Ian Shirley's Ears Are Repolished By The Metallic Sci-Fi Reflections of Chrome
By: Ian Shirley
Wire Magazine - Issue #209
In October 1992 I
found myself in San Francisco researching a biography I was writing
about the Residents. One day, while one of the group's anonymous
members was talking to me off the record, the conversation turned to
another local cult personality: Damon Edge of Chrome. What was he like?
I asked, curious to hear more about this legendary figure. "He was a
creepy guy," the Resident replied. Talk about the kettle calling the
I have never
understood why Chrome remain locked away in the deepest dungeon of
obscurity. If Faust and Neu! have been let out for a little fresh air
and critical acclaim, why not Chrome? They were studio based explorers
whose early albums sound like templates for Primal Scream's Vanishing Point
and EXTRMNTR. And late in their career, they developed a hardcore sound
that has been acknowledged as an influence by Nine Inch Nails. Indeed,
The Butthole Surfers loved them so much, they invited guitarist Helios
Creed to guest on their 1993 album Independent Worm Saloon.
My introduction to
their music came in November 1979. They were one of three San Francisco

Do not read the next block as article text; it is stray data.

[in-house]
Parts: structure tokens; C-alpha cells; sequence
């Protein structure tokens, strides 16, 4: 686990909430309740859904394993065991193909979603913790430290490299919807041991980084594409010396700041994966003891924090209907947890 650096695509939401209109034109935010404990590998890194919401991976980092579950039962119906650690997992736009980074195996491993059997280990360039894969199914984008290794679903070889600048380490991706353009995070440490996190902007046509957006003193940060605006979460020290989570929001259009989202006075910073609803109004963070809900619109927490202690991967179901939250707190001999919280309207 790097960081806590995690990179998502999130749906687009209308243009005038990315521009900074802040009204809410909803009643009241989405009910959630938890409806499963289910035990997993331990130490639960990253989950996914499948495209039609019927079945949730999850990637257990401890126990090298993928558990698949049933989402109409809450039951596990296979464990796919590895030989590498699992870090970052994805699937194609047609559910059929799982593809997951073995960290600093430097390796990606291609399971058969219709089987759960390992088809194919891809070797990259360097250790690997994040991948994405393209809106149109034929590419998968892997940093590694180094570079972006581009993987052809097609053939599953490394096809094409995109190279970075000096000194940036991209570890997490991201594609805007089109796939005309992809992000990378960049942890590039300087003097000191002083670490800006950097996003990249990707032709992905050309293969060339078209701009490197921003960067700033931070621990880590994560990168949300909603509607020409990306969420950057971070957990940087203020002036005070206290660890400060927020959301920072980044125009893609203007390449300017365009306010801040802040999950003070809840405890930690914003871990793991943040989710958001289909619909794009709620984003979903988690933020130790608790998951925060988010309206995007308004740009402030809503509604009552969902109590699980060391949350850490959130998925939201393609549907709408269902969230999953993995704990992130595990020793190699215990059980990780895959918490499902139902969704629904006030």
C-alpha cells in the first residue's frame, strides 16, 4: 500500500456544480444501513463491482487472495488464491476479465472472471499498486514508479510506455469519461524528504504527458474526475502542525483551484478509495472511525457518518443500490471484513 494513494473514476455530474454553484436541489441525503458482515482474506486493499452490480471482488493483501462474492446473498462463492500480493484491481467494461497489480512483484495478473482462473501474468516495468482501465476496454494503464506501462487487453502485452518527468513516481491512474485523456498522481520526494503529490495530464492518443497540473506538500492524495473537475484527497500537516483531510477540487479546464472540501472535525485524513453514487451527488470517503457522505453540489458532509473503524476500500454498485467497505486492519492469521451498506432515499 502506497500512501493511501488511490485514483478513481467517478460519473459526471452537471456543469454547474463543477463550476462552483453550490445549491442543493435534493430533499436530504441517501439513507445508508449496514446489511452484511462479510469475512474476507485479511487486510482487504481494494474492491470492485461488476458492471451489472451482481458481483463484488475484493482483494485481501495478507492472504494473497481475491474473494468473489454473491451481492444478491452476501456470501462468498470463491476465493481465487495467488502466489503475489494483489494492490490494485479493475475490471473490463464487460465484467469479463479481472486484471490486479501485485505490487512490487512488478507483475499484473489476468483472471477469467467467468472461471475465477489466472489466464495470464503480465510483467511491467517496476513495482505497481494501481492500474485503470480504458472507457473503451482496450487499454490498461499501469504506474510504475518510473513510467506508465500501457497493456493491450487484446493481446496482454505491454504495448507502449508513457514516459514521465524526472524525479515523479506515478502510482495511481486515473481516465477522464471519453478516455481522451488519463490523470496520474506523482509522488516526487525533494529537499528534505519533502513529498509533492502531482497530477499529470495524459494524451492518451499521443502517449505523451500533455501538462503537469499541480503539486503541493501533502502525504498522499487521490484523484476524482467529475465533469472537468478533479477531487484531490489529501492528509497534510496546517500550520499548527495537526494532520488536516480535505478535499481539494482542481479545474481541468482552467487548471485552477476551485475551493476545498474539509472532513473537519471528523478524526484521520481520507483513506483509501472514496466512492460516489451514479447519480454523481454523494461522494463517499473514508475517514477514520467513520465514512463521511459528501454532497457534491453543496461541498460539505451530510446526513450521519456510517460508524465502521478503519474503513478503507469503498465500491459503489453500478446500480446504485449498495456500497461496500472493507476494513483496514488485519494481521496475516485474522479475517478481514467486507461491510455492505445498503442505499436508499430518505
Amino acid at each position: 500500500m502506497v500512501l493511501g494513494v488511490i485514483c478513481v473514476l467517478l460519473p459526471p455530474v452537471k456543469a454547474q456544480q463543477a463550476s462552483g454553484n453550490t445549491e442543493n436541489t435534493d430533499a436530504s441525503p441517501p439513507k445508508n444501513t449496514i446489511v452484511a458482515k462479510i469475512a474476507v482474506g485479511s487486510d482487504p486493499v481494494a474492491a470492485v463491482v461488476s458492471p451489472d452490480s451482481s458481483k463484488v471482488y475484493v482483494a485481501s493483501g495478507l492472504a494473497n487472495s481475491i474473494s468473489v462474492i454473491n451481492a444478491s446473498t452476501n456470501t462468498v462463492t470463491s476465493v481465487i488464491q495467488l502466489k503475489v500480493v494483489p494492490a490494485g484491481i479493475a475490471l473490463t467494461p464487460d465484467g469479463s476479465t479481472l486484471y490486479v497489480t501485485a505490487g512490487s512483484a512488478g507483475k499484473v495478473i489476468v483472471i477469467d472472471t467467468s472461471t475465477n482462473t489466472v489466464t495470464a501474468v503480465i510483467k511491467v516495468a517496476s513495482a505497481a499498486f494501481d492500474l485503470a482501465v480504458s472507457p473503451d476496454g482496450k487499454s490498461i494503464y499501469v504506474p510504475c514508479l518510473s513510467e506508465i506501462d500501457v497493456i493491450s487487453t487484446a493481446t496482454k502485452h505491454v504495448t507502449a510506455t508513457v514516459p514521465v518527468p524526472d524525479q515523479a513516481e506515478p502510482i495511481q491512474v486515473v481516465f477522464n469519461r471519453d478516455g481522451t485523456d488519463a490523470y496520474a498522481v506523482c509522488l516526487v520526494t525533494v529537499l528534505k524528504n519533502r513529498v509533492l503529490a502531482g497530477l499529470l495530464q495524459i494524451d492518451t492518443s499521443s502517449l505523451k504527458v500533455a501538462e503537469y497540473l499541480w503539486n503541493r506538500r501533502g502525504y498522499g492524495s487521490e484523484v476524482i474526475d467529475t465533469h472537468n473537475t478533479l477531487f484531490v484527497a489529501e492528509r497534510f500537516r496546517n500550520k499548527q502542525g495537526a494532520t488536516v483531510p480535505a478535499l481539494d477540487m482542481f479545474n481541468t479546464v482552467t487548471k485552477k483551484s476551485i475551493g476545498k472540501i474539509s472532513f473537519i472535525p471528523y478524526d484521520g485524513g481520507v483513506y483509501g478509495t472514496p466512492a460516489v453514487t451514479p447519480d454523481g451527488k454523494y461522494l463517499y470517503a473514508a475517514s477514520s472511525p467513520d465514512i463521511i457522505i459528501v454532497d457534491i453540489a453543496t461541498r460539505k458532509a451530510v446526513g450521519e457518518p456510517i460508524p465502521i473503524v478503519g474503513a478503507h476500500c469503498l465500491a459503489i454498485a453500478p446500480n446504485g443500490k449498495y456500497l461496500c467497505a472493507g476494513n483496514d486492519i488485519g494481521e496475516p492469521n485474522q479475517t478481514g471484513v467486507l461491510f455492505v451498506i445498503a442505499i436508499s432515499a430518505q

groups featured on the Residents' compilation, Subterranean Modern.
Their two tracks, "Anti Fade" and "Meet You In The Subway" sounded like
an industrial version of The Stooges: a primitive garage rhythm over
which guitars, synthesizers and vocals were treated with a barrage of
effects. I wanted more.
In New Wave's free
market economy, they were available on import outside the U.S. I'd like
to lie and say I rushed out and bought them all the next day, but I
couldn't: money was tight for a schoolboy working part-time stacking
shelves in Tesco. I could only afford one, so I bought Half Machine Lip Moves
(1979), because it had the best cover - Edge and Creed covered head to
foot in surgical bandages. The other two joined my collection over the
next few weeks.
Forget 1977's The Visitation, it's too embryonic, and does not feature Creed. But Half Machine and its predecessor Alien Soundtracks